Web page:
|Parc Léopold (French)|
|Location||City of Brussels, Brussels-Capital Region, Belgium|
|Area||6.43 ha (15.9 acres)|
|Public transit access||Maelbeek/Maalbeek, Schuman|
Leopold Park (French: Parc Léopold, pronounced [paʁk le.ɔ.pɔl(d)]; Dutch: Leopoldspark) is a public park of 6.43 ha (15.9 acres) located within the Leopold Quarter (European Quarter) of Brussels, Belgium. It is adjacent to the Paul-Henri Spaak building, the seat of the European Parliament. It is served by the metro stations Maalbeek/Maelbeek and Schuman on lines 1 and 5 of the Brussels Metro.
The outstanding feature of the park is its pond, fed by the Maelbeek stream. Many rare trees (remnants of a botanic garden) and animals such as mallards, moorhens, coots, and even Egyptian geese and rose-ringed parakeets thrive in this urban environment.
The Eggevoorde Estate had dominated the Maelbeek valley in Brussels since the Middle Ages, but portions had been sold off in the following centuries. In 1851, a portion was sold off in exchange for shares in the Zoological and Horticultural Society, and the area became what is today Leopold Park. The park was intended to be a home for scientific and leisure activities. Horticultural gardens and a zoo were created along with a community hall, a reading room, and a café-restaurant. However, the zoo was poorly managed and the management company went bankrupt in 1876. The horticultural gardens, on the other hand, were quite successfully managed by Jean Jules Linden, and they became a commercial and scientific success story until 1898, when they were sold. The City of Brussels bought the old zoological gardens and converted them into a public recreational park containing a variety of diversions, including the current Museum of Natural Sciences.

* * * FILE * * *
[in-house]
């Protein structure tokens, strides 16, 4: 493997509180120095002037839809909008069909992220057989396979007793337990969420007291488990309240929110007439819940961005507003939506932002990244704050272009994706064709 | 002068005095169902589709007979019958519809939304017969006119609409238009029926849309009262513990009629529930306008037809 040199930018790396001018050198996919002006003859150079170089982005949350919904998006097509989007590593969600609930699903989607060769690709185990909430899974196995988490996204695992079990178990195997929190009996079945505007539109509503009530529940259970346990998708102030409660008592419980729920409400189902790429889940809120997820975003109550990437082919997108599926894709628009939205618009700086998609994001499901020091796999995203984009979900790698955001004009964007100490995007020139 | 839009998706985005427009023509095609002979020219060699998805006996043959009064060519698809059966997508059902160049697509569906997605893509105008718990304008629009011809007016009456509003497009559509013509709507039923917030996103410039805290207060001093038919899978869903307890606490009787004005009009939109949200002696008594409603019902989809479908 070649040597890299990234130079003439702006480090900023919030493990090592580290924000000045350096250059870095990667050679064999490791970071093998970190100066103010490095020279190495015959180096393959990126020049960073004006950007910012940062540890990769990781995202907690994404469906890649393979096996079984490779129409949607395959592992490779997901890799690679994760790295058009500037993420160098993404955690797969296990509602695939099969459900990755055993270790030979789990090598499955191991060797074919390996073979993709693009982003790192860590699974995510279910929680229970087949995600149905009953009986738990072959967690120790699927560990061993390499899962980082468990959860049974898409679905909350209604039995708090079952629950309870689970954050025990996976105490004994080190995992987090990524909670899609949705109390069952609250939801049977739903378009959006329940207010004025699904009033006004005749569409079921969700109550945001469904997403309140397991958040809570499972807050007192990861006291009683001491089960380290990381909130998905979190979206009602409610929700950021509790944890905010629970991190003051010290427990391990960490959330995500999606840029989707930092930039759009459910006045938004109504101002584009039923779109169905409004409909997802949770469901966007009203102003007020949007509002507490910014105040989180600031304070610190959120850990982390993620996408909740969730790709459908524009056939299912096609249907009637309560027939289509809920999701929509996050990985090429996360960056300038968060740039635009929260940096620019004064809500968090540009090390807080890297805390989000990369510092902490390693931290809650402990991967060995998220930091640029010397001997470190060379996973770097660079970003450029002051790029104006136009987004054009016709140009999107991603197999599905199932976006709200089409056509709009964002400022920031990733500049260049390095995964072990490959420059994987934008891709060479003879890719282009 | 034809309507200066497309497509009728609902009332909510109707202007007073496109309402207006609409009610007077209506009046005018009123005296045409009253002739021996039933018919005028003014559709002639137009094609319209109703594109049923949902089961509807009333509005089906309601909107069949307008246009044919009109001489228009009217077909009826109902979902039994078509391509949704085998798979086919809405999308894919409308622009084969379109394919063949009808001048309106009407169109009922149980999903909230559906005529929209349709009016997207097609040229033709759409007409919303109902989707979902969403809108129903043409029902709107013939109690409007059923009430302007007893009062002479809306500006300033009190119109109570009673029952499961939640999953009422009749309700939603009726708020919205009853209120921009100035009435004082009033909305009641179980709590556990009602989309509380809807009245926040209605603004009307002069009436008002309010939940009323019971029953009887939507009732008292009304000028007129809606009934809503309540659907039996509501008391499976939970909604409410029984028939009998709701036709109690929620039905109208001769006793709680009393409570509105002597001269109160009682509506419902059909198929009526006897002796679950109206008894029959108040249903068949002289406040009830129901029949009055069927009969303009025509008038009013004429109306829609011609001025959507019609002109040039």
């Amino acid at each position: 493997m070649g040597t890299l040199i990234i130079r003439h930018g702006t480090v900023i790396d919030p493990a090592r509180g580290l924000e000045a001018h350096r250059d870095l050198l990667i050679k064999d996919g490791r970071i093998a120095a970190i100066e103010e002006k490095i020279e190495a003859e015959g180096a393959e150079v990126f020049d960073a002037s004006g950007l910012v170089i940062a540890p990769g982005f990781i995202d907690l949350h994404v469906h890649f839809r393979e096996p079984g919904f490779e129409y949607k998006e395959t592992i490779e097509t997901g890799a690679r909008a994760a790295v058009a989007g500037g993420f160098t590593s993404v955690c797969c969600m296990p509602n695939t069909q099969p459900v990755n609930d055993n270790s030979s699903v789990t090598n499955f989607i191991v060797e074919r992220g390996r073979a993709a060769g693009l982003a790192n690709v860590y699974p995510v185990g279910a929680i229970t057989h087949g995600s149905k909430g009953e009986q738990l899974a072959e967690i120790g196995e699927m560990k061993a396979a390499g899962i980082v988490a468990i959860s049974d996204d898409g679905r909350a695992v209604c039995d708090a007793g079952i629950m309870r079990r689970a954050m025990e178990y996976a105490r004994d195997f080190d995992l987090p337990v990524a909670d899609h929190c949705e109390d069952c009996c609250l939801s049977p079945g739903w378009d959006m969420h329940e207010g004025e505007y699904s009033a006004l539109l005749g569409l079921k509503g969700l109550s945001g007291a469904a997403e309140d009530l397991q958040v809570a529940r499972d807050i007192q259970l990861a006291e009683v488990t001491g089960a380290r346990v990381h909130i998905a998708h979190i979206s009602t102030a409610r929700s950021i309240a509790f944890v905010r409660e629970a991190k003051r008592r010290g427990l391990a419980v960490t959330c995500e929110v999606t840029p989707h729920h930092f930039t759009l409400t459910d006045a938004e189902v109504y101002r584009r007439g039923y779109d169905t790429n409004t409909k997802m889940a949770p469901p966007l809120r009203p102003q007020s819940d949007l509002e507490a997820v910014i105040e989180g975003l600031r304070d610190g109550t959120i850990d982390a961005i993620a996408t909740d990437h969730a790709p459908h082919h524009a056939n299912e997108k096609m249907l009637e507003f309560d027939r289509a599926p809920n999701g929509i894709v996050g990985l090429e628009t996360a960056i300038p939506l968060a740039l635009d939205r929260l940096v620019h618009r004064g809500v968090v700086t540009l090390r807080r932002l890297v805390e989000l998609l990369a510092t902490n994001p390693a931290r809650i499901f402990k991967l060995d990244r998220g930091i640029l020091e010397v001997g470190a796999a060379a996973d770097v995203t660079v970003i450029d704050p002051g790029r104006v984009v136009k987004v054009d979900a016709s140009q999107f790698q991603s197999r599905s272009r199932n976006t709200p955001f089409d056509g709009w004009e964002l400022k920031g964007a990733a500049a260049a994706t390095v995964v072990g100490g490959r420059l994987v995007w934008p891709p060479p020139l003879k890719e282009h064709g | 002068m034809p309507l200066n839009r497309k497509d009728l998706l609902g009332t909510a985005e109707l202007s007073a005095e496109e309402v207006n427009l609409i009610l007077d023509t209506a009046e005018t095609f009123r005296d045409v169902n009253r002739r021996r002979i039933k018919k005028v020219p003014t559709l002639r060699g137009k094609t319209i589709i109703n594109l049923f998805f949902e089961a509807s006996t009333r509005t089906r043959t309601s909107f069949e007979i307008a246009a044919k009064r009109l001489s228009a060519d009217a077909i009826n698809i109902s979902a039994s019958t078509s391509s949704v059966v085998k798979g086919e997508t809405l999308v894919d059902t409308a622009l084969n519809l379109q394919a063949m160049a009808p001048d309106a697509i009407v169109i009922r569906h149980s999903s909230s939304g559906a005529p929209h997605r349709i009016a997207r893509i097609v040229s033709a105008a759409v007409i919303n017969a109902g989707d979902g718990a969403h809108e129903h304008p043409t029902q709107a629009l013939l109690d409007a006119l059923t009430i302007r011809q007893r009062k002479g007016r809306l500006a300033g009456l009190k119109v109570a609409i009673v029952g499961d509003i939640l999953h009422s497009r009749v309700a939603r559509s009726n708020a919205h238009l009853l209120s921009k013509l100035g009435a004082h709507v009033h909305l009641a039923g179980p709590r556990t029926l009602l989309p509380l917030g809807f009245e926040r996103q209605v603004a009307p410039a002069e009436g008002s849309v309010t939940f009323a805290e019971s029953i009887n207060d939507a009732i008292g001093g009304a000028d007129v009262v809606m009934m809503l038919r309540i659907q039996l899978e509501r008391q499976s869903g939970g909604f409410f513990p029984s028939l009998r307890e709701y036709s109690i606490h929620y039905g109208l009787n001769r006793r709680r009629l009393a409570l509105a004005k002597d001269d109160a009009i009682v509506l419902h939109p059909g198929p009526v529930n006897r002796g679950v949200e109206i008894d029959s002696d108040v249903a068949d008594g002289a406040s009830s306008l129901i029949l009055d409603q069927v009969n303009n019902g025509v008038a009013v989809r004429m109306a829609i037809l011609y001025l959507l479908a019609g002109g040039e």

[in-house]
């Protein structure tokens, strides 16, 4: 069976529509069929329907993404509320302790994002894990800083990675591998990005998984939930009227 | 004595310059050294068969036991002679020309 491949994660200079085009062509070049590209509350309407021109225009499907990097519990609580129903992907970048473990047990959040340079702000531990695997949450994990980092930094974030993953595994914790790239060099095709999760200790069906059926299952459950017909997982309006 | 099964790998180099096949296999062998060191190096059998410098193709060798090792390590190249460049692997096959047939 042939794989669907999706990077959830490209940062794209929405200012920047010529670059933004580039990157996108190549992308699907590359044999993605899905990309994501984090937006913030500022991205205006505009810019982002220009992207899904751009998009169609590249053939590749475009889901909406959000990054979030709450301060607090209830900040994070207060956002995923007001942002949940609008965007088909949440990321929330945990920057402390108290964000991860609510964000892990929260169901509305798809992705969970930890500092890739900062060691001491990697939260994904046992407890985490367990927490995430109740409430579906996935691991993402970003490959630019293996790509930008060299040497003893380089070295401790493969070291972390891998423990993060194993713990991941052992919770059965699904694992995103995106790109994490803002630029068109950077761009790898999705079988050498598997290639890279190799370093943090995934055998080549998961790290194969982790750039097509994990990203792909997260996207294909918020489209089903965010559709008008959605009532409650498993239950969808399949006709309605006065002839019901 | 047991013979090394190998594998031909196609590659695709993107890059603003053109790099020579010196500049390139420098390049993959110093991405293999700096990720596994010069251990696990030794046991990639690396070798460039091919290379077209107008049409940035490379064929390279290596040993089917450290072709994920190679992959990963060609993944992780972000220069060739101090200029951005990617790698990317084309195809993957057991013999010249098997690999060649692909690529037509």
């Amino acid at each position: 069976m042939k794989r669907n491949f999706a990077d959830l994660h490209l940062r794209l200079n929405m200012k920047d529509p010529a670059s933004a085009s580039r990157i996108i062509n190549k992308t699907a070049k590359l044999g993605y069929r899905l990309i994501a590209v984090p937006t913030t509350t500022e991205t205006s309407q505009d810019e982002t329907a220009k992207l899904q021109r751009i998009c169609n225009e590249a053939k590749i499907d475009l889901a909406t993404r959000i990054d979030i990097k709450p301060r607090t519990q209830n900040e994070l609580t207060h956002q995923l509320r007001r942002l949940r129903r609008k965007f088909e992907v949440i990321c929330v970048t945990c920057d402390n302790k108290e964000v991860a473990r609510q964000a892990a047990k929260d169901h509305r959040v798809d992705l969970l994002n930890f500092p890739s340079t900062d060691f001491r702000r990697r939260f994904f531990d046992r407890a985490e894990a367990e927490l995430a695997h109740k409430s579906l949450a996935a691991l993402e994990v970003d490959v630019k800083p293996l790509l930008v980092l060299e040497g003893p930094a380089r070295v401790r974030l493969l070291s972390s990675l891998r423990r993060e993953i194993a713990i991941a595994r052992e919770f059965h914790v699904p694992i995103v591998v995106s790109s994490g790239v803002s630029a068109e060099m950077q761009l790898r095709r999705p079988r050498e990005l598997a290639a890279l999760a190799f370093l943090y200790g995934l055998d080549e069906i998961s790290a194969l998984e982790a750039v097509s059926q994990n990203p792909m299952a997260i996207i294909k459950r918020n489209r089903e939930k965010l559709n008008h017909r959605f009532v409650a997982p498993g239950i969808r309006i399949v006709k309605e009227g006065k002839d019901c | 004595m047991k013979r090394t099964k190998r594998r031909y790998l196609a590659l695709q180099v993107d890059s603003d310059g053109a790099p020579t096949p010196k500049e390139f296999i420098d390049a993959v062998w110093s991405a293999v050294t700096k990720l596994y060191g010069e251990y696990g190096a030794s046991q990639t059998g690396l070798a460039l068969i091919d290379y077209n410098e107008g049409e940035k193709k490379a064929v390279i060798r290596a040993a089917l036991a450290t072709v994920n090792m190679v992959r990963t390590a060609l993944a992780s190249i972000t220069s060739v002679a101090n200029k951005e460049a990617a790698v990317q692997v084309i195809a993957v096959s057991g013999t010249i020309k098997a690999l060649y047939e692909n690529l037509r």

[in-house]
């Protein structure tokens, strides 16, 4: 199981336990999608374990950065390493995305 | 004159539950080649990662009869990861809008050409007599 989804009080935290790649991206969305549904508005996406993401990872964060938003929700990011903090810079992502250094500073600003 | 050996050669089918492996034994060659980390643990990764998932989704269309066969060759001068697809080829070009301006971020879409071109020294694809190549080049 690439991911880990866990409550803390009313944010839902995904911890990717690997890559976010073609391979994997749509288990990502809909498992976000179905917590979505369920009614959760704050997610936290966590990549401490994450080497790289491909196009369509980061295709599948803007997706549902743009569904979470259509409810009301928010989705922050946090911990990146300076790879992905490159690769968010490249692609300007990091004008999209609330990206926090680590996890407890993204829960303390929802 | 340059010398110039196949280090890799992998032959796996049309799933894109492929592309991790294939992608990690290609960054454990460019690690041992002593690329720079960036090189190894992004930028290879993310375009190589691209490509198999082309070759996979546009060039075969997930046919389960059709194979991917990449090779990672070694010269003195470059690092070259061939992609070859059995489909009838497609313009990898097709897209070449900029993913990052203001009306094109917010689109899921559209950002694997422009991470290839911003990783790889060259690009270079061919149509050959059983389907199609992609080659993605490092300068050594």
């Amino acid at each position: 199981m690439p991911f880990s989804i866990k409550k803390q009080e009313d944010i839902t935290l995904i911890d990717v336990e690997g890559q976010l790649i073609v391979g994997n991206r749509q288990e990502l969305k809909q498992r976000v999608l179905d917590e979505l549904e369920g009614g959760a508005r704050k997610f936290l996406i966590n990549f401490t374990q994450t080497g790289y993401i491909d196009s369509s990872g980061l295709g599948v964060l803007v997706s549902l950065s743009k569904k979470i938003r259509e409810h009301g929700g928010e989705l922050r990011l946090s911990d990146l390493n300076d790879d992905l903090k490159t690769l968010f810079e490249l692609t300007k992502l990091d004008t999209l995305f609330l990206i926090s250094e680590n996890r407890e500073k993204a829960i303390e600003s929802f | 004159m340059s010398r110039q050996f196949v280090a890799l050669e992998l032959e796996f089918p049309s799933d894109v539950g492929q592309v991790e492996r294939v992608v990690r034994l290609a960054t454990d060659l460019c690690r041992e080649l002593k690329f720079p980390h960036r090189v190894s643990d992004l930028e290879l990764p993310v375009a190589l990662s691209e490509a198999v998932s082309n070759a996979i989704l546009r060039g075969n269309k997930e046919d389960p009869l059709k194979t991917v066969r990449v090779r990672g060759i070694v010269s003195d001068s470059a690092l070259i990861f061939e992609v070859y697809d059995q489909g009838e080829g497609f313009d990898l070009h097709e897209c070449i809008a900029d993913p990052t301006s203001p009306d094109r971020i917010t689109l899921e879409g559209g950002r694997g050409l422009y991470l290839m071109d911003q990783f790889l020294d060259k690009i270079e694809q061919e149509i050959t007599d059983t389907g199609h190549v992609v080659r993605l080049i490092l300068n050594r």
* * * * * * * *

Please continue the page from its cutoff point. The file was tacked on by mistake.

In 1884, Ernest Solvay and Paul Héger, professors at the Université libre de Bruxelles (ULB), began a project to create an expanded university campus in the park. Several of the university's new institutes were created there, and stand to this day, including the original site of the Solvay Institute of Sociology, as well as its sister institution, the Solvay Institute of Physiology, which was completed in 1894. It was in that building that the famous Fifth Solvay Conference on Physics and on Chemistry took place in October 1927.
During the following years, a campus for the Solvay School of Commerce was established but construction of additional buildings was soon curtailed for fear of encroachment on the park and its fragile wildlife. In 1930, the Lycée Émile Jacqmain secondary school moved into the former Institute of Physiology. These buildings have remained to this day but only one still belongs to Solvay (and houses the Solvay Conference).
Leopold Park contains a number of historic buildings such as the Pasteur Institute, the former Solvay School of Commerce, the Solvay Institute of Sociology, and the Solvay Institute of Physiology, as well as the former Solvay Library, which houses the Security & Defence Agenda, Friends of Europe and Maisons de l'Europe think tanks.
Most of the buildings were converted into offices for the European institutions in the 1980s. The former Institute of Physiology now houses the Lycée Émile Jacqmain. In 2017, the House of European History, a history museum, opened in the refurbished Eastman Dental Hospital. The building of the Royal Belgian Institute of Natural Sciences is also located in the park.
Former Solvay Library
Former Solvay School of Commerce
Former Institute of Physiology, venue of the Fifth Solvay Conference in 1927, now the Lycée Émile Jacqmain
Former Eastman Dental Hospital, now the House of European History
Below are some of the park's remarkable trees listed by the Monuments and Sites Commission:
|English name||Latin name||cir. in cm|
|Oriental plane||Platanus orientalis||586|
|European beech||Fagus sylvatica||391|
|Tulip tree||Liriodendron tulipifera||342|
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